Day One — Make a Meaningful Mess … February 15, 2012

Life is not about painting the Mona Lisa. Our human journey more resembles a game of Pictionary–we grab a crayon,  a piece of paper and we scrawl out our best representation of who we are, what we want and where we’re going, trying to get people to understand our heart’s desire. If you’re going to create a masterpiece like the Mona Lisa, you’re going to have to draw an awful lot of stick figures first.
I find it so amusing when people tell me that God doesn’t make any messes. Right there in the first two verses of the Bible, it says that God “created the heavens and the earth”–and right after He did that, in come the reviews:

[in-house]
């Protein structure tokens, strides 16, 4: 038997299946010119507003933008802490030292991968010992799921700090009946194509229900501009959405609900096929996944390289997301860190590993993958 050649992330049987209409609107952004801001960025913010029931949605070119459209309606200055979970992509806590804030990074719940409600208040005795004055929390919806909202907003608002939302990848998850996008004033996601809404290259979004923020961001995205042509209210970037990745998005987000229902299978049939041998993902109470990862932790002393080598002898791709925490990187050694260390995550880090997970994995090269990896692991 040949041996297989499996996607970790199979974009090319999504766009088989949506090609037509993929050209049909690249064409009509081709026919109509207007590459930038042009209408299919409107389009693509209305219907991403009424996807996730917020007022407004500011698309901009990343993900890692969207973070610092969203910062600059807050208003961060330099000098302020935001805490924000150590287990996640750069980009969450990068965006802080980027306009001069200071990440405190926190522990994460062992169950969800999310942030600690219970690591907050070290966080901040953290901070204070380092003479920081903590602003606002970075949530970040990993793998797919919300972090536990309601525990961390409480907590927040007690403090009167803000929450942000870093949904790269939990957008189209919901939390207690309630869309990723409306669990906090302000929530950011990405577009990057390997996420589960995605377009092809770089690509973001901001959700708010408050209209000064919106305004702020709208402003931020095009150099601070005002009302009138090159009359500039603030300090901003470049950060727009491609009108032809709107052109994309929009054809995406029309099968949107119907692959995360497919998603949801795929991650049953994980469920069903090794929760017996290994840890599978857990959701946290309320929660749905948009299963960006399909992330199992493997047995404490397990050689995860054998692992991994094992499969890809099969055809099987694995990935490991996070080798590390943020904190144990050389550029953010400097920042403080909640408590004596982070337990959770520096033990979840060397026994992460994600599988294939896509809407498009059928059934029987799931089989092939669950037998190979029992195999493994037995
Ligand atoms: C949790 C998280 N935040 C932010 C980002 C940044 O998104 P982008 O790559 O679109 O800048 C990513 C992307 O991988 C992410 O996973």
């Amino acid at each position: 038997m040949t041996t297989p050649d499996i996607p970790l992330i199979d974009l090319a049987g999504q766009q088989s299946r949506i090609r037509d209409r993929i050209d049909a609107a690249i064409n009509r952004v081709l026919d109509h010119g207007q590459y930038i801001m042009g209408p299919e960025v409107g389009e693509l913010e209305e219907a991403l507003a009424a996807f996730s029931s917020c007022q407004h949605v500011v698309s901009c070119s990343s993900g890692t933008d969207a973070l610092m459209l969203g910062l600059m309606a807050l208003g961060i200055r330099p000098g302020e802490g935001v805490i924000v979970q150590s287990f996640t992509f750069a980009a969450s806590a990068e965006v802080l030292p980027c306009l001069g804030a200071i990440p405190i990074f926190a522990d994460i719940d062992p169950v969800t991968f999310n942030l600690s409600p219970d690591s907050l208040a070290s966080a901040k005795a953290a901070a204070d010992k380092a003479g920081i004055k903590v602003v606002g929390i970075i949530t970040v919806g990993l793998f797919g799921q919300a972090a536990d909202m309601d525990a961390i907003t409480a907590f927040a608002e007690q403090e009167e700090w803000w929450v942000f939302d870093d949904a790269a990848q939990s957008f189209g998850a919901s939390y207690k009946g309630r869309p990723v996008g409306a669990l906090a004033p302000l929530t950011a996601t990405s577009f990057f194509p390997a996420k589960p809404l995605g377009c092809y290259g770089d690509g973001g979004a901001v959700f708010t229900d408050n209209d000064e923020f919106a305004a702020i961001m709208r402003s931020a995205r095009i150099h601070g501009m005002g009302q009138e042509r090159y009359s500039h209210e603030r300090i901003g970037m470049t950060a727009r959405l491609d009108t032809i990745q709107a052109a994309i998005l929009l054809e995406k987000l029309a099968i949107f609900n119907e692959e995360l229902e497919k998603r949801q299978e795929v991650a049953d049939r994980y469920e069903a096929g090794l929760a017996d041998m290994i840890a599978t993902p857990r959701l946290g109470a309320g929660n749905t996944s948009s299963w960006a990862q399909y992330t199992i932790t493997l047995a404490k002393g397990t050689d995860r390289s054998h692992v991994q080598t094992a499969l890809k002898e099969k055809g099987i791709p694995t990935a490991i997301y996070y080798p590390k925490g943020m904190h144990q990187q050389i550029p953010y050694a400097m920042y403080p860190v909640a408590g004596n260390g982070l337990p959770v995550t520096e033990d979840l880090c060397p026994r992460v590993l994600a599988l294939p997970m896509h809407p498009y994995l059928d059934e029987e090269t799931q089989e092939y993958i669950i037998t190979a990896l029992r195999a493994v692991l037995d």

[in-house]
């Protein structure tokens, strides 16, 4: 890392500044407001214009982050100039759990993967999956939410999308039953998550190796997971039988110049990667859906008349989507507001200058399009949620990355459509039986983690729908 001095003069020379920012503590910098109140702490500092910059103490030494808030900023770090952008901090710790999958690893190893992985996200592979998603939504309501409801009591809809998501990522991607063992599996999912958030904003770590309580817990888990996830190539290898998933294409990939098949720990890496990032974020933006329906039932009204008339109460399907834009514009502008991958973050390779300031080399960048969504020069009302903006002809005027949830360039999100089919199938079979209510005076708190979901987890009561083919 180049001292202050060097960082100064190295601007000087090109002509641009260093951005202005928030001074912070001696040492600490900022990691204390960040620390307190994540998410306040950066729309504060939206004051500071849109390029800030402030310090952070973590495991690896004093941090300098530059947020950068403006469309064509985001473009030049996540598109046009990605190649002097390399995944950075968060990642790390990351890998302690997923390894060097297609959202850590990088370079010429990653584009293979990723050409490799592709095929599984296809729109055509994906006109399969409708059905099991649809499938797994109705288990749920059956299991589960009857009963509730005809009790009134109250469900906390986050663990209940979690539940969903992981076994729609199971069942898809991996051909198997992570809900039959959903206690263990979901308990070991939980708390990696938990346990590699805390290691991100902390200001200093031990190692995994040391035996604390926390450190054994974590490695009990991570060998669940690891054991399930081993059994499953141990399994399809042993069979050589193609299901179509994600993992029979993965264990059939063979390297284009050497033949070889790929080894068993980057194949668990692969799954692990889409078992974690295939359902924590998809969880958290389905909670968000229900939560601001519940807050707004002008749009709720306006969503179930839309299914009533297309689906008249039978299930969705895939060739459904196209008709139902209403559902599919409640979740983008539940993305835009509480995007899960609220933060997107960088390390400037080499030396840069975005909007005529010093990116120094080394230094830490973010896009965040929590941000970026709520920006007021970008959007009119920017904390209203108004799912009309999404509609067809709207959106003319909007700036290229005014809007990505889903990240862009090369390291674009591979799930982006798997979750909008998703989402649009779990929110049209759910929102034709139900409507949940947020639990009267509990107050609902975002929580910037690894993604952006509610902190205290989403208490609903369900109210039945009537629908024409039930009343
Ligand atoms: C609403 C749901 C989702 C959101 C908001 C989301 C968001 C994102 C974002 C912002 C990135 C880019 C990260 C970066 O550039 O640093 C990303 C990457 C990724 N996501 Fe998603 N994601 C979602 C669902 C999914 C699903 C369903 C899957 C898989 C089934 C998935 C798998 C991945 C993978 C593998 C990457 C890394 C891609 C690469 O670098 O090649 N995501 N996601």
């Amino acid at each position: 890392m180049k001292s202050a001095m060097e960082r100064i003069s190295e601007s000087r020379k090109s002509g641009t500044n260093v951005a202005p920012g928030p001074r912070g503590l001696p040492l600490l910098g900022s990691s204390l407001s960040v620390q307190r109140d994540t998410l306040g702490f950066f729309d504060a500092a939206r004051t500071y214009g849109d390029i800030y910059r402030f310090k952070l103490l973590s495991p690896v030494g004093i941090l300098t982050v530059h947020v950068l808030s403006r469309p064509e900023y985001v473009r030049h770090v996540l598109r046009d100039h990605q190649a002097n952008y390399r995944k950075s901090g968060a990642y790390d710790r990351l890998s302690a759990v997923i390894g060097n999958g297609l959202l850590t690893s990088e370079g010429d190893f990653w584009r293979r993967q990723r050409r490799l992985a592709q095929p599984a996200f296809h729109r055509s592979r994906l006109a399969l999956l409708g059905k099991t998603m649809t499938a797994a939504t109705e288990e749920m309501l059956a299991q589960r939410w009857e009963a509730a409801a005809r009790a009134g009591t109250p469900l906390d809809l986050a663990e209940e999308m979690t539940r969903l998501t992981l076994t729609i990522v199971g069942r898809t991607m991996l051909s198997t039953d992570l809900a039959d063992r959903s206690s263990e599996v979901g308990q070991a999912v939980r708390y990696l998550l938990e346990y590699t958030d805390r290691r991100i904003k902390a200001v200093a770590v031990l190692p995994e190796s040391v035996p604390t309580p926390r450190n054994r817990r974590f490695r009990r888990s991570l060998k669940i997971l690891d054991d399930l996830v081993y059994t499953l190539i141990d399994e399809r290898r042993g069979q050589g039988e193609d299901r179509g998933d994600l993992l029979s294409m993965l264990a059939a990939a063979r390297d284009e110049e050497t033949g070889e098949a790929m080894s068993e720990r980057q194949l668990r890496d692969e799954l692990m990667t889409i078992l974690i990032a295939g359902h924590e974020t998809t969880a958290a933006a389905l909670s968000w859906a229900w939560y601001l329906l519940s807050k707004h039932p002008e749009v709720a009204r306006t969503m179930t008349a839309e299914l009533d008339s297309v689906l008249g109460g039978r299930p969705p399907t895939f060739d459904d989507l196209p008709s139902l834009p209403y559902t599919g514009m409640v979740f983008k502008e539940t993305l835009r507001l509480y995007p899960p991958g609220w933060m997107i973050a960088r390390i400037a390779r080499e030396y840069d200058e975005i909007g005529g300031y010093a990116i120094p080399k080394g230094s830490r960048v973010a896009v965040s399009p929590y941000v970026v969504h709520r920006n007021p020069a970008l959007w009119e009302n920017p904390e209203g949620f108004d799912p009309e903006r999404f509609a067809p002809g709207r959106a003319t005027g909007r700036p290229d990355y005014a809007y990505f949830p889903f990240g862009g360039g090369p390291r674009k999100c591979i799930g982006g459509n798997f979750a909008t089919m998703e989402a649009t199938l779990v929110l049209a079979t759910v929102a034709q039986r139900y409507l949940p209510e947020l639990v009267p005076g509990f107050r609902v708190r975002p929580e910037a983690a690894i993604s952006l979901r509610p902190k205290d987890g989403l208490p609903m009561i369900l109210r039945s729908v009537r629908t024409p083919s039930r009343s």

“The earth was without form.”
“The earth was void.”
“Darkness was upon the face of the deep.”
Let’s sum up all of these comments. In other words, the earth was a misshapen orb which was basically useless but so dark that you couldn’t see anyway. Folks, I wouldn’t call that “perfect.”
We make a mistake by thinking that God wants things to be perfect, when the Bible makes it clear that God is creative and His heart is to perfect His handiwork. We, unfortunately, are the arrogant ones who don’t want to do anything unless we can do it top-dollar, top-notch, top-of-the-line or top-shelf. So instead of pursuing a representation of our heart’s dream, we would rather languish in discouragement over never having achieved our goals. Discouragement may be the only human emotion that causes us to freeze in our present status–and also makes us negative and pessimistic to those around us.